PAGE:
Anti-inflammatory substances are released during septic shock that modulate monocyte function. Decreased monocyte responsiveness to bacterial toxins and decreased expression of human-leukocyte-associated antigen-DR (HLA-DR) have been reported during septic shock and critical illness. Impaired antigen presentation has been Inferred from these observations but has not been demonstrated. We assessed antigen presentation and costimulatory molecule expression in 12 age-matched control subjects, 10 noninfected critically ill patients (CINS), and 17 critically ill patients with sepsis (CIS). Antigen presentation was assessed by using in vitro lymphocyte 5-bromo-2-deoxyuridine (BrdU) incorporation in response to tetanus toxoid. The expression of HLA-DR and the costimulatory molecules CD28, CD86, and CTLA-4 was assessed by flow cytometry. Serum interleukin-10 (IL-10) was also measured by enzyme-linked immunosorbent assay. Serum IL-10 levels were significantly elevated in CIS patients (91 ± 38 pg/mL) as compared with levels in control subjects (5 ± 4 pg/mL)(P < .05). Lymphocyte BrdU incorporation increased by 710% ± 243% in control subjects but by only 144% ± 62% in CIS patients and 76% ± 31% in CINS patients (P < .01 vs control). Monocyte HLA-DR expression, monocyte CD86 expression, and lymphocyte CD28 expression were significantly decreased in CIS patients (P < .01) as compared with control subjects. Conversely, lymphocyte CTLA-4 expression was significantly increased in CIS patients (P < .05 vs control). Monocyte CD86 expression was also significantly decreased in CINS patients as compared with control subjects. These data indicate that antigen presentation is decreased in critically ill patients with sepsis. This appears in part related to decreased expression of HLA-DR and the costimulatory molecules CD86 and CD28. Increased expression of the negative signal receptor CTLA-4 may also impair antigen presentation in patients with sepsis.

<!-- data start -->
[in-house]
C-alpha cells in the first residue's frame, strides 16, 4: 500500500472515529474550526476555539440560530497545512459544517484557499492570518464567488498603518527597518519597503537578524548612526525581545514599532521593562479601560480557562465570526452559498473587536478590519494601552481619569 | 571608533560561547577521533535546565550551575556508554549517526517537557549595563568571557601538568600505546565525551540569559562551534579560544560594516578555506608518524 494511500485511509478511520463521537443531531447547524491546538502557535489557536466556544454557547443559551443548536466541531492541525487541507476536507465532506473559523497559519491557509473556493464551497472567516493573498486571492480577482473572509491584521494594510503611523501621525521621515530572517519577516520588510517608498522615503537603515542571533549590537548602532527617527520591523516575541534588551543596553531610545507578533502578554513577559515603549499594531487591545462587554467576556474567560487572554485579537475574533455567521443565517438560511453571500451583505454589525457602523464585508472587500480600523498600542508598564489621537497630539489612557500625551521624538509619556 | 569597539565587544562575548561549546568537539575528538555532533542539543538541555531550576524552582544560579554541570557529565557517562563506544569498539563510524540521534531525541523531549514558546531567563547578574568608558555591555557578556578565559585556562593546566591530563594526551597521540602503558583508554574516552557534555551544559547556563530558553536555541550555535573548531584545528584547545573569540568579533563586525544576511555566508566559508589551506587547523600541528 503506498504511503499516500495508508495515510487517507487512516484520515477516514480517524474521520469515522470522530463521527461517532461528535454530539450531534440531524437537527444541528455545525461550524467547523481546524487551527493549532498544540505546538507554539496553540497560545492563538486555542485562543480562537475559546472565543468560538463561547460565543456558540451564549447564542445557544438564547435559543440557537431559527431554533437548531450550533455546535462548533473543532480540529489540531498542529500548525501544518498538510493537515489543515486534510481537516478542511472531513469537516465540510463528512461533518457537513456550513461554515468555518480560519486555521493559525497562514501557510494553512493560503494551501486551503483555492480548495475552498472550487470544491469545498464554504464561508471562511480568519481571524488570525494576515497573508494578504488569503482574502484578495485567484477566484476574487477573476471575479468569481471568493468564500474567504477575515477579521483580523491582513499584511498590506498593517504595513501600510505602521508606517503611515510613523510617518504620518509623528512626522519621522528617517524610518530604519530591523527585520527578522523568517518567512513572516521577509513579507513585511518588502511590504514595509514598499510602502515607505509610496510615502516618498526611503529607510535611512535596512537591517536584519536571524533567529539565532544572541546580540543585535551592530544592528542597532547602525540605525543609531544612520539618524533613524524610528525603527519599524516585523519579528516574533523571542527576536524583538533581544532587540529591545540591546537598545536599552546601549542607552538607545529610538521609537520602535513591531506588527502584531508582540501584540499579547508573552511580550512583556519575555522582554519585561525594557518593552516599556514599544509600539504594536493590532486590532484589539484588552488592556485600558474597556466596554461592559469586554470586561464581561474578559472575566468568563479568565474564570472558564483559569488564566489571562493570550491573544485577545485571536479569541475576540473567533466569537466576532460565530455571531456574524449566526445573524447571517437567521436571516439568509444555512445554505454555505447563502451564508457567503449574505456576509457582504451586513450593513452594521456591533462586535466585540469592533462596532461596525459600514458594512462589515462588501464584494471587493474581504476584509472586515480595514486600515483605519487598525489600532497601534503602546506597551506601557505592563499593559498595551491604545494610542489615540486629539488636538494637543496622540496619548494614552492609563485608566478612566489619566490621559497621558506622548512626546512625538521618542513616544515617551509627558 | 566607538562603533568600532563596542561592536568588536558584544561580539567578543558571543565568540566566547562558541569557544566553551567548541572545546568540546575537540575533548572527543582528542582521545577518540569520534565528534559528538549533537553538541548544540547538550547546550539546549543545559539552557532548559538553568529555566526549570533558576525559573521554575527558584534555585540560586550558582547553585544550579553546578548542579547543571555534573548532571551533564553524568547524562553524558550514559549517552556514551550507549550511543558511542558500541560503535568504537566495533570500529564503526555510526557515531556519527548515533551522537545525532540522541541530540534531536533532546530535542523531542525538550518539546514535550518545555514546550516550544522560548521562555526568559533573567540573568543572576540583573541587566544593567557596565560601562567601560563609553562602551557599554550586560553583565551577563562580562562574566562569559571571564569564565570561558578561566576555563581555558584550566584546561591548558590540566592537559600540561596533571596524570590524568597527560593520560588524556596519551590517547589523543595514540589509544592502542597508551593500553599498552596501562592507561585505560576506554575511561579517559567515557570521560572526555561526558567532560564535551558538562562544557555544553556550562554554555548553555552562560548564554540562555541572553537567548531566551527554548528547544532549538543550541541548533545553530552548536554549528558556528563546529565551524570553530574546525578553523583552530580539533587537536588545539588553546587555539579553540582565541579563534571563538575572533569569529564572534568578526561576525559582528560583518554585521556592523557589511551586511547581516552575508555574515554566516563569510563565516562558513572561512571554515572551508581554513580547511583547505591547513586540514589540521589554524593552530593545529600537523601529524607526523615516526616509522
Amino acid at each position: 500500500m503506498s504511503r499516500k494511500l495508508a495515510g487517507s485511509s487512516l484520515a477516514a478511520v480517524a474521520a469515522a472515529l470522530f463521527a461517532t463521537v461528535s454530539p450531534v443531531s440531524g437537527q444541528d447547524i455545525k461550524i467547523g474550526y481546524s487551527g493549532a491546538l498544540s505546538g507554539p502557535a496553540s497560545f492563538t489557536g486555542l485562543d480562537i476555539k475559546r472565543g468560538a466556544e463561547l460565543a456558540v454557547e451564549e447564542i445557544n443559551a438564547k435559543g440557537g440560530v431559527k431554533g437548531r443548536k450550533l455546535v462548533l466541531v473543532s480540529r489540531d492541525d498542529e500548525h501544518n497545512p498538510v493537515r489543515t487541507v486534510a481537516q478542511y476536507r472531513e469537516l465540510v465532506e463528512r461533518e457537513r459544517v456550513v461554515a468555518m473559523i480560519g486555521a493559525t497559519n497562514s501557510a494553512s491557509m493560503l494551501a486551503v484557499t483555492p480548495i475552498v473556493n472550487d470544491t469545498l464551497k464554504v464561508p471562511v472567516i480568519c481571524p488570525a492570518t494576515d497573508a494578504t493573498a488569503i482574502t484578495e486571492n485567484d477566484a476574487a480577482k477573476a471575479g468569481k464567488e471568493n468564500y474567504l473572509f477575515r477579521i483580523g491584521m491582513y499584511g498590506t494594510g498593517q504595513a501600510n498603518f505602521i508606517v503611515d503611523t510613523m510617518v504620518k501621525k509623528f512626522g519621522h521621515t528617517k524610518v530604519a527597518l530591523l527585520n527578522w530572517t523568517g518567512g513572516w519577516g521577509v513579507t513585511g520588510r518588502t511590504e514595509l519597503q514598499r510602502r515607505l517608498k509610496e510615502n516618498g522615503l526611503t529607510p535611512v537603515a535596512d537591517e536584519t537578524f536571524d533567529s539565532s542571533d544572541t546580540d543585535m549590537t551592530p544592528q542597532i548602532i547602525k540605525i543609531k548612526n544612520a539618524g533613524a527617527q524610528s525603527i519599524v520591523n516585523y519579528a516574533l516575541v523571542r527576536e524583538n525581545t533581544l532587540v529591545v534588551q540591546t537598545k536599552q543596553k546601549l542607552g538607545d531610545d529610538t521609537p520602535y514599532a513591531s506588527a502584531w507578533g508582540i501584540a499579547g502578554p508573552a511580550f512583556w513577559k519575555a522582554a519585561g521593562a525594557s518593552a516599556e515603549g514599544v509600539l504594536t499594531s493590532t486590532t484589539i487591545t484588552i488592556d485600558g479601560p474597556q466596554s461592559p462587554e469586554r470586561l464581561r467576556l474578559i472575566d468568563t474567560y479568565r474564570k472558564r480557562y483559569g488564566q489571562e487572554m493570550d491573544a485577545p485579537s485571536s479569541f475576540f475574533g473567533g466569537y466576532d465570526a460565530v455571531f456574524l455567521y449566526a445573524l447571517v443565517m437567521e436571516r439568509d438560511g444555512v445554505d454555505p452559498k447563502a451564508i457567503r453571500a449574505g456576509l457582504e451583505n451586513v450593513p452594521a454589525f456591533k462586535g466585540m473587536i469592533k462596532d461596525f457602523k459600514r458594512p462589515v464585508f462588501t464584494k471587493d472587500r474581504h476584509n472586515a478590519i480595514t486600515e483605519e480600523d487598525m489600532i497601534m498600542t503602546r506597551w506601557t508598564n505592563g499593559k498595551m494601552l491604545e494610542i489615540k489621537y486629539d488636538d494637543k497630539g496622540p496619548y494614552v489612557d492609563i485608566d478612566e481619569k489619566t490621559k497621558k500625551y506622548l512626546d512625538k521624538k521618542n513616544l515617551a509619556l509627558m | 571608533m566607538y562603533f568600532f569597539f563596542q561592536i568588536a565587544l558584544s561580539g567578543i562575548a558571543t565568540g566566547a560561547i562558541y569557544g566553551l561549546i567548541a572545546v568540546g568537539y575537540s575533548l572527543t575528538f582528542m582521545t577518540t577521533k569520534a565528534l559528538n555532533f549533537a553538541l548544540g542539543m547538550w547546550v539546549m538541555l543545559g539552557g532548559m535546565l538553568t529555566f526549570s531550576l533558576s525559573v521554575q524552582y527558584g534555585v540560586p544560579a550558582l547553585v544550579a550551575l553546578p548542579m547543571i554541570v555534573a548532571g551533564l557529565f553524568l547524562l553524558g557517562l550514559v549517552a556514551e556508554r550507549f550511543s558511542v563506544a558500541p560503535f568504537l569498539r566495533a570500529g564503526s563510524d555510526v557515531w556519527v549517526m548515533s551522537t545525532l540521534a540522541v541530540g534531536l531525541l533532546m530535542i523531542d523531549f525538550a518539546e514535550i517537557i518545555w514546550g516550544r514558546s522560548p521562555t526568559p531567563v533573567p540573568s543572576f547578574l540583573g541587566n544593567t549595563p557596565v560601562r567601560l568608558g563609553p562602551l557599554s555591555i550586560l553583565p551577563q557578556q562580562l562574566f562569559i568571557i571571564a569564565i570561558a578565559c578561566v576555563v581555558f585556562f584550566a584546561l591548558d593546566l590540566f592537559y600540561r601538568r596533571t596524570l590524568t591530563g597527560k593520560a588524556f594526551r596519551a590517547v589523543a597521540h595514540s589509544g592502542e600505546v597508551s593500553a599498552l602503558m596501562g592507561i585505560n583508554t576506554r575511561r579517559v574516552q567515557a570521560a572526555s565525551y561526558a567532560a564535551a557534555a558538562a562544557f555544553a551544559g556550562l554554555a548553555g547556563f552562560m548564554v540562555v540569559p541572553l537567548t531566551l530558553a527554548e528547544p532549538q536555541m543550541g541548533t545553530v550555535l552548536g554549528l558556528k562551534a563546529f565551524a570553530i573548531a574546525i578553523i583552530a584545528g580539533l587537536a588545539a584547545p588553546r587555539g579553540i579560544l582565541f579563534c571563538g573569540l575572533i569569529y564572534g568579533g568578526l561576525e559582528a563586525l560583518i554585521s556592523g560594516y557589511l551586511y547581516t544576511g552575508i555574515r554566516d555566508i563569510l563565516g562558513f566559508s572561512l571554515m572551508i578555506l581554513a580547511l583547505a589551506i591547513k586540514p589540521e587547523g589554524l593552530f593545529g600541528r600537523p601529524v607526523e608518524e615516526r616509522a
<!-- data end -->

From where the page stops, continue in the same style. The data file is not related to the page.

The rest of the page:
ASJC Scopus subject areas
- Pathology and Forensic Medicine